Due to increased frailty in ALF residents, end-of-life (EOL) care with hospice and palliative services increased during the pandemic period. Home hospice or community hospice personnel serve most ALFs, coming into the facility to assist and guide EOL care. However, in some instances, certain hospice workers, such as aides who assist with ADL care, chaplains who provide spiritual support, and volunteers who provide one-onone time for reminiscence and other pleasant activities, have been restricted from entering the facility, thereby limiting and blocking specialized care. Even more sad, family visits can be restricted and have time constraints—unbelievable but true—during a precious time when residents need family most. Such restrictions are an infringement on patient and family rights. Although visitation restrictions are for everyone's protection, safety requirements for visitors, such as wearing PPE, decrease chance of exposure for residents. Therefore, family visits for dying residents should not be limited and time constrained because they are crucial in providing comfort during a difficult and important period in life.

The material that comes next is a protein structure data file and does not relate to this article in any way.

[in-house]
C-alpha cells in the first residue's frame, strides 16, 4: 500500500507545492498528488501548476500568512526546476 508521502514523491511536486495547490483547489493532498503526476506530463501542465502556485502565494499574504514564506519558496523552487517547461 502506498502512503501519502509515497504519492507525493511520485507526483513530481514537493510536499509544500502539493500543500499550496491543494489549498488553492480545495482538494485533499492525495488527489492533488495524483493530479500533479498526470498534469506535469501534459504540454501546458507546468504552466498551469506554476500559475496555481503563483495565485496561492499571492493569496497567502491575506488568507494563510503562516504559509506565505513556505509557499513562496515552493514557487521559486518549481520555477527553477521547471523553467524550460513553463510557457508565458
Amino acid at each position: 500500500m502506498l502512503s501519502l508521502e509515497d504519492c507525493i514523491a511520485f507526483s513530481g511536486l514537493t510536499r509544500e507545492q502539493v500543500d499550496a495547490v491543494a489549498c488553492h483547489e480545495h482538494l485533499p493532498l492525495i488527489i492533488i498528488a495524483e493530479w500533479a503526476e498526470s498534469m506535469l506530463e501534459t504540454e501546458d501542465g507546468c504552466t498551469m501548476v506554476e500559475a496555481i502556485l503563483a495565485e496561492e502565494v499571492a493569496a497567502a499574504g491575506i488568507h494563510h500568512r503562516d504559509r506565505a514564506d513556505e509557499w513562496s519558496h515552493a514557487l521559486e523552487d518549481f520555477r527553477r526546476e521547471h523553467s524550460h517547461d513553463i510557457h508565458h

Recommendations for Policy
Although the intent of guidelines for ALF preparedness to manage the COVID-19 pandemic and protect residents from infection appear to decrease COVID-19 in ALFs, from our experience consequences of isolation, lack of family involvement, and immobility unintentionally increased some older adult residents' risk for morbidity and mortality due to other unanticipated problems. Efforts are needed to eliminate surplus safety. In an evolving pandemic situation such as COVID-19, alternate policies should be instituted as our understanding of the disease and how it spreads changes. Masks for ambulatory non-cognitively impaired residents can increase their freedom within the community. Required routine COVID-19 testing of family members who frequent the community to support their older adults will decrease the likelihood of introduction and spread of disease. Currently, ALFs reduce the risk of COVID-19 transmission by vigilantly monitoring the health of health care workers and their infection control behaviors and by sanitizing surfaces (Dosa et al., 2020). ALF personnel diligently work toward having the staffing and infrastructure in place to meet the demands of a vulnerable group of older adults when and if COVID-19 enters their community (Zimmerman et al., 2020). However, through controlling the environments and providing alternate methods for care and communication, they unknowingly strip older adults of the key elements that make their existence in the ALF worthwhile.
Violation of patient and family rights must be addressed. Have the restrictions gone too far for the benefit of protecting everyone? In some instances, residents are required to isolate further if they choose to leave the community for a required medical visit or treatment, whereas staff come and go each day. These new restrictions on residents appear punitive in nature. These requirements may even cause residents to refrain from getting necessary medical care.